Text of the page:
Ten feet away, partly facing him, partly facing the fireplace, Luise Fischer sat, more erectly, in a smaller chair. She was in a pale negligee and had pale slippers on her feet.

  Somewhere in the house a clock struck midnight. Robson heard it out attentively before he went on speaking: “And you are making a great mistake, my dear, in being too sure of yourself.”

  She yawned. “I slept very little last night,” she said. “I am too sleepy to be frightened.”

  He rose, grinning at her. “I didn’t get any either. Shall we take a look at the invalid before we turn in?”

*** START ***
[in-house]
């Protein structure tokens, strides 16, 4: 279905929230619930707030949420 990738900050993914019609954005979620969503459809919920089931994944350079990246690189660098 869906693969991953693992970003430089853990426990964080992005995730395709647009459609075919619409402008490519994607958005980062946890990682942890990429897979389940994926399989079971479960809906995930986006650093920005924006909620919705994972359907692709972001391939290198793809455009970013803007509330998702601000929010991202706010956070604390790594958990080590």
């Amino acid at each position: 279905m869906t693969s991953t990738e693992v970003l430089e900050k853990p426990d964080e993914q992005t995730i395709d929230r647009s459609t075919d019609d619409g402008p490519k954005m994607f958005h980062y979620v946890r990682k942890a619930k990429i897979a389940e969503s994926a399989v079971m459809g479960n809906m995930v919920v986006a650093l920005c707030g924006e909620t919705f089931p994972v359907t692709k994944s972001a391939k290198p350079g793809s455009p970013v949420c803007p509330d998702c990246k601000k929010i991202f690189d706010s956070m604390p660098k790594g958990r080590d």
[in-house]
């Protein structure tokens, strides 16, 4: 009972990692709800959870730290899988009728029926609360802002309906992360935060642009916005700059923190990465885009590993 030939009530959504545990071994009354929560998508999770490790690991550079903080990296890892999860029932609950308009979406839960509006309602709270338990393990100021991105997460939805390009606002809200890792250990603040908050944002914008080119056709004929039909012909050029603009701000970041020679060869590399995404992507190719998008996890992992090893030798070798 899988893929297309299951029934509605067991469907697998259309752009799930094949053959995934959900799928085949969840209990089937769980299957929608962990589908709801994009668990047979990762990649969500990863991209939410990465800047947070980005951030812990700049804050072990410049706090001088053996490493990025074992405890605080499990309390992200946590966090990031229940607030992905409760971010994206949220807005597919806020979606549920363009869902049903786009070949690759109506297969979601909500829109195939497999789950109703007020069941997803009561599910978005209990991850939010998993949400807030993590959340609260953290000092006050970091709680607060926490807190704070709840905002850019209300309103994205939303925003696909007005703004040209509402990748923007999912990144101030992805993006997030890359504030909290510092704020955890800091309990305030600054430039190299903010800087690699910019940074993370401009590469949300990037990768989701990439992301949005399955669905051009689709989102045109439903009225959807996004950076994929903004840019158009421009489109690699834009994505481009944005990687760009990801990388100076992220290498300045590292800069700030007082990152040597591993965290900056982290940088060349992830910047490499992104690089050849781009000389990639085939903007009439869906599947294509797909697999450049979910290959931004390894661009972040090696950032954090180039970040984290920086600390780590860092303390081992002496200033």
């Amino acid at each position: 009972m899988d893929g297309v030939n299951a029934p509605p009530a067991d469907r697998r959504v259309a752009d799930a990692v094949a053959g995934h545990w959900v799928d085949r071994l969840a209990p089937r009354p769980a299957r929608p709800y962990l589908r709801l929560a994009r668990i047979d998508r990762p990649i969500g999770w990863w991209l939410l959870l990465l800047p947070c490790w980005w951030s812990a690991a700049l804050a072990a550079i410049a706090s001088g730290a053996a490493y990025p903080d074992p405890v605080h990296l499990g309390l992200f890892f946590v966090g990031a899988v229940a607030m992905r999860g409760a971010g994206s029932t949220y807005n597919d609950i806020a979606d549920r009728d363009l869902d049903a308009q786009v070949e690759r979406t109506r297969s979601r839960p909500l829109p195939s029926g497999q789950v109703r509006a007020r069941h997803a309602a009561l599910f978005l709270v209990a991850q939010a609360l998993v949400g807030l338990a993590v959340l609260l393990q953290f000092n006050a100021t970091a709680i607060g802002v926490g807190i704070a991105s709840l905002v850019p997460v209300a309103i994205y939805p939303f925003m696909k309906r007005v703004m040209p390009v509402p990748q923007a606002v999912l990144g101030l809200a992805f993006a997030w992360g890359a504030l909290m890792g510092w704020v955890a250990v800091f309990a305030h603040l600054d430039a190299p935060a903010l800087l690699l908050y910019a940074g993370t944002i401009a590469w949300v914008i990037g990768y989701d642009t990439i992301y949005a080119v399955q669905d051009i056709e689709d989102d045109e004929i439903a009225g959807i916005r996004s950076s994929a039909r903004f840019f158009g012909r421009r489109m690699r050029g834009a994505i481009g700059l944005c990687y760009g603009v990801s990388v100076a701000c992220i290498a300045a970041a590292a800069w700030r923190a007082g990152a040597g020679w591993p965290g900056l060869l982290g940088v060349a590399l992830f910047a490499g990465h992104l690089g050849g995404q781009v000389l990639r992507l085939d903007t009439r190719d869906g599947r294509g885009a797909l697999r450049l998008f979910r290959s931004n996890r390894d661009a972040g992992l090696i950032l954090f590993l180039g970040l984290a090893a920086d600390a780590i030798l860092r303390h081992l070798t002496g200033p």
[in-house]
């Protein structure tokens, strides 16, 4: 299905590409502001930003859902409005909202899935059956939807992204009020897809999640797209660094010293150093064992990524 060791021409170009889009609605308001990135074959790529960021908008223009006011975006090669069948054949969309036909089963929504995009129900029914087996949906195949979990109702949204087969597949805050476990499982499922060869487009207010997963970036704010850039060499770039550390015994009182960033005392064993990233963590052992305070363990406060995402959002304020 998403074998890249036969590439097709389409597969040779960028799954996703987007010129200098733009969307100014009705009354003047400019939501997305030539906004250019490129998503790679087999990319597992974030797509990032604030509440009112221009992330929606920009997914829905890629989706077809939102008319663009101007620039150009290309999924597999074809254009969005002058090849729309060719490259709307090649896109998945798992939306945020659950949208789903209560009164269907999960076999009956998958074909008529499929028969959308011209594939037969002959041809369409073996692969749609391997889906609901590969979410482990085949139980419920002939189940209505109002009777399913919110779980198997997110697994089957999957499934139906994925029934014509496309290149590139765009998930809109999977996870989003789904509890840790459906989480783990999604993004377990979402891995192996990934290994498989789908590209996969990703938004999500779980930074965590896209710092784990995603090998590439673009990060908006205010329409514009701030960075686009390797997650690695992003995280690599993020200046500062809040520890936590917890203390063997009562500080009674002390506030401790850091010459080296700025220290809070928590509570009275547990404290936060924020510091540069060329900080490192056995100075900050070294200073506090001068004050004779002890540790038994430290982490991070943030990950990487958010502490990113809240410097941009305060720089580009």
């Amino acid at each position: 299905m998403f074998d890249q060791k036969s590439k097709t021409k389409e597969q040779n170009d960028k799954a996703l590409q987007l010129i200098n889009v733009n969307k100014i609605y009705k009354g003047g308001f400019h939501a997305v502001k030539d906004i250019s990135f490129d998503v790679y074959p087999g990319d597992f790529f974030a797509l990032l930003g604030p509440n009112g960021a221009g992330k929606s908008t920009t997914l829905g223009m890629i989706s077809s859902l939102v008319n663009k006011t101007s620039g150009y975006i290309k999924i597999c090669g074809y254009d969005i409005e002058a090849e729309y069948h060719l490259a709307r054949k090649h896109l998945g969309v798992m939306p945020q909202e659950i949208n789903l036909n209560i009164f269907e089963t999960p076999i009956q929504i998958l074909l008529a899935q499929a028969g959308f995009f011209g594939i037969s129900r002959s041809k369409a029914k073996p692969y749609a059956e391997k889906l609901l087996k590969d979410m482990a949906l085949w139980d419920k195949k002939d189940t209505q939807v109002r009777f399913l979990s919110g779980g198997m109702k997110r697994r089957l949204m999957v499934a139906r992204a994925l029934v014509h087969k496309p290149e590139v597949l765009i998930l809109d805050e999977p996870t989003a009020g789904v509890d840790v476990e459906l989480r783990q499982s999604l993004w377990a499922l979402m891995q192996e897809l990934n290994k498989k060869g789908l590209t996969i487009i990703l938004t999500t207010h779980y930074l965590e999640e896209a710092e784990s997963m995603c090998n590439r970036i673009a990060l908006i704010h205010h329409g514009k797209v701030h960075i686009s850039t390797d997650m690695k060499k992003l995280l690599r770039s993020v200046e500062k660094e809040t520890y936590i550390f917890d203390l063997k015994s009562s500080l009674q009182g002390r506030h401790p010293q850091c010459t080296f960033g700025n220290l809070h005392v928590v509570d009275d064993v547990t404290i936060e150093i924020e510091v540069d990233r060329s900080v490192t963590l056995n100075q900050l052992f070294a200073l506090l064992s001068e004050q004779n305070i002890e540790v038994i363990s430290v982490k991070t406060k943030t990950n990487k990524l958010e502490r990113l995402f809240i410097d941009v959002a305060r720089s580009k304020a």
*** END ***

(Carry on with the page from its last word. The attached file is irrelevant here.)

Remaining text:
A nurse—a scrawny middle-aged woman in white—came into the room, panting. “Mr. Conroy’s recovering consciousness, I do believe,” she said.

  Robson’s mouth tightened, and his eyes, after a momentary flickering, became steady. “Phone Dr. Blake,” he said. “He’ll want to know right away.” He turned to Luise Fischer. “I’ll run up and stay with him till she is through phoning.”

  Luise Fischer rose. “I’ll go with you.”

  He pursed his lips. “I don’t know. Maybe the excitement of too many people—the surprise of seeing you back here again—might not be good for him.”

  The nurse had left the room.

  Ignoring Luise Fischer’s laughter, he said: “No; you had better stay here, my dear.”

  She said: “I will not.”

  He shrugged. “Very well, but—” He went upstairs without finishing the sentence.

  Luise Fischer went up behind him, but not with his speed. She arrived at the sickroom doorway, however, in time to catch the look of utter fear in Conroy’s eyes, before they closed, as his bandaged head fell back on the pillow.